Just in time for Purim, the world is turning on its head. But not in the exuberant way we like to experience as we mark the ancient victory of the Jews in Persia over our would-be destroyers. It's hard to muster the annual joy when we are witnessing an unfathomable avalanche of present-day death and destruction.
In the past week alone, the massive devastation in Japan has joined with the brutal murders of one young Israeli family for a combination of events too horrific to comprehend.
As is true in much of life, a good deal of what is happening is beyond our control, especially when it comes to natural disasters like the earthquake and tsunami that swept through the Pacific with such cataclysmic force.
But the heroes of the Purim story -- which we will read this weekend -- show us that how we respond can make a difference. As the story goes, Queen Esther, with prodding from her Uncle Mordechai, overcame her fear of revealing her Jewishness to the king and devised a clever scheme to save the Jews from the death decree engineered by the evil Haman.
Sometimes, the proper mix of planning, wit and diplomacy can avert catastrophe. Other times, horrific events happen, and they require empathy, fortitude and resolve to try to prevent further ruin.
In the case of Japan, no amount of preparation proved enough. After its last earthquake, new building codes were aimed at ensuring that they withstand the jolts, but they provided no barrier to the rushing wall of water and nuclear fallout.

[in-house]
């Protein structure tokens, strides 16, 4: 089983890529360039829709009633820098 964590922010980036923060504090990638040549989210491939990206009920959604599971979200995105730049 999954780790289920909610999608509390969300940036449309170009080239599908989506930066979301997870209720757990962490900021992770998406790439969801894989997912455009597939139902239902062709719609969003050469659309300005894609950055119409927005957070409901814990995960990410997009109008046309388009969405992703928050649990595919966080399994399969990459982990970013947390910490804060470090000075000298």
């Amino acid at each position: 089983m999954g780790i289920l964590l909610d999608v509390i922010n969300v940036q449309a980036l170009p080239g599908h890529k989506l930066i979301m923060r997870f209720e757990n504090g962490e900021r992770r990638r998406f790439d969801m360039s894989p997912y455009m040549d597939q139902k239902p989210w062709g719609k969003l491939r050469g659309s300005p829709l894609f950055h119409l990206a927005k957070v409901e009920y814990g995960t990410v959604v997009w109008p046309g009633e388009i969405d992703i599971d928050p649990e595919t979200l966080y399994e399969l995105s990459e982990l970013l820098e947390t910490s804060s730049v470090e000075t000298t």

In the face of such calamity, the world responded with acts of compassion and assistance. Israel and the Jewish community, too, rightly and rapidly launched aid efforts.
In Israel, the terrorist attack against the Fogel family -- parents and three sleeping children, one just an infant, were killed -- affected far fewer people, but felt closer to home.
It is essential that the perpetrators of this terrorism be found and prosecuted. The gruesome act further demonstrates the need for increased vigilance by Israeli security. The Israeli interception of an Egyptian-bound ship the military said was smuggling missiles and weapons only reinforces that need. But it's justice and vigilance -- not revenge -- that is required.
In the past, Purim marked the end of a period of grave threat to the Jewish state, when Iraqi Scuds in 1991 during the first Gulf war had rained down for weeks, sending Israelis running for their gas masks and their homemade shelters. Fear and destruction dramatically turned to joy.
As we celebrate Purim this year, albeit with a heavier heart, let's pray that the upside-down turns right-side-up as we continue to respond to the tragedies, both natural and human-made, that plague our world.